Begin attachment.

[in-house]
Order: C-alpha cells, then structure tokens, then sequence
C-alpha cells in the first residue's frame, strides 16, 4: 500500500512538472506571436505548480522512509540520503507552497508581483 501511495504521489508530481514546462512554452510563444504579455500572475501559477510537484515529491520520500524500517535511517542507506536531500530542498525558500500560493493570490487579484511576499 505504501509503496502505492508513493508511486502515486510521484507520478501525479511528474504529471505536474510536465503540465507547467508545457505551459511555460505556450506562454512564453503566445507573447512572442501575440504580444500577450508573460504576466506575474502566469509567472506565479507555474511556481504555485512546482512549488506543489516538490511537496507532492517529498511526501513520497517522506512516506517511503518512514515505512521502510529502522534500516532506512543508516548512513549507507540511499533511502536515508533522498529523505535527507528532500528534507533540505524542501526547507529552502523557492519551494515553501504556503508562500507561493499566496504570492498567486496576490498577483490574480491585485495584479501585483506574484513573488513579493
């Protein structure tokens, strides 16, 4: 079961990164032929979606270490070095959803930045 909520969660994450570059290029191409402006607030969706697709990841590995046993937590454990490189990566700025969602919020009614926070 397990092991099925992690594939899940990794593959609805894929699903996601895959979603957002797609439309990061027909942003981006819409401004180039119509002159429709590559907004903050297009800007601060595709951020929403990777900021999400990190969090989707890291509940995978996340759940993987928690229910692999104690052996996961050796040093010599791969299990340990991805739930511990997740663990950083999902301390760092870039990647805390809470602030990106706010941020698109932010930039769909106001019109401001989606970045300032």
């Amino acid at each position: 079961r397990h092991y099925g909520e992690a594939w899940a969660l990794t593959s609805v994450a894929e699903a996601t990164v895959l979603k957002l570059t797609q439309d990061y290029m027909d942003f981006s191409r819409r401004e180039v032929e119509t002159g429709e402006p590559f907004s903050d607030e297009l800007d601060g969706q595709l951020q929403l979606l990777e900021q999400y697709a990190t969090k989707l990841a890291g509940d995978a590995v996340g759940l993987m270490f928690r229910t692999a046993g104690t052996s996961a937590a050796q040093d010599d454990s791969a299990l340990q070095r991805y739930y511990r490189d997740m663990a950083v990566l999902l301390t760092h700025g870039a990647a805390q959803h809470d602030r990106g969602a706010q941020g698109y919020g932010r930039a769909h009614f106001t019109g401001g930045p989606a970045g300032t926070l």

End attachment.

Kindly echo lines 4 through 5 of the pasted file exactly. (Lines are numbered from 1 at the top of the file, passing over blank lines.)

């Protein structure tokens, strides 16, 4: 079961990164032929979606270490070095959803930045 909520969660994450570059290029191409402006607030969706697709990841590995046993937590454990490189990566700025969602919020009614926070 397990092991099925992690594939899940990794593959609805894929699903996601895959979603957002797609439309990061027909942003981006819409401004180039119509002159429709590559907004903050297009800007601060595709951020929403990777900021999400990190969090989707890291509940995978996340759940993987928690229910692999104690052996996961050796040093010599791969299990340990991805739930511990997740663990950083999902301390760092870039990647805390809470602030990106706010941020698109932010930039769909106001019109401001989606970045300032």
């Amino acid at each position: 079961r397990h092991y099925g909520e992690a594939w899940a969660l990794t593959s609805v994450a894929e699903a996601t990164v895959l979603k957002l570059t797609q439309d990061y290029m027909d942003f981006s191409r819409r401004e180039v032929e119509t002159g429709e402006p590559f907004s903050d607030e297009l800007d601060g969706q595709l951020q929403l979606l990777e900021q999400y697709a990190t969090k989707l990841a890291g509940d995978a590995v996340g759940l993987m270490f928690r229910t692999a046993g104690t052996s996961a937590a050796q040093d010599d454990s791969a299990l340990q070095r991805y739930y511990r490189d997740m663990a950083v990566l999902l301390t760092h700025g870039a990647a805390q959803h809470d602030r990106g969602a706010q941020g698109y919020g932010r930039a769909h009614f106001t019109g401001g930045p989606a970045g300032t926070l």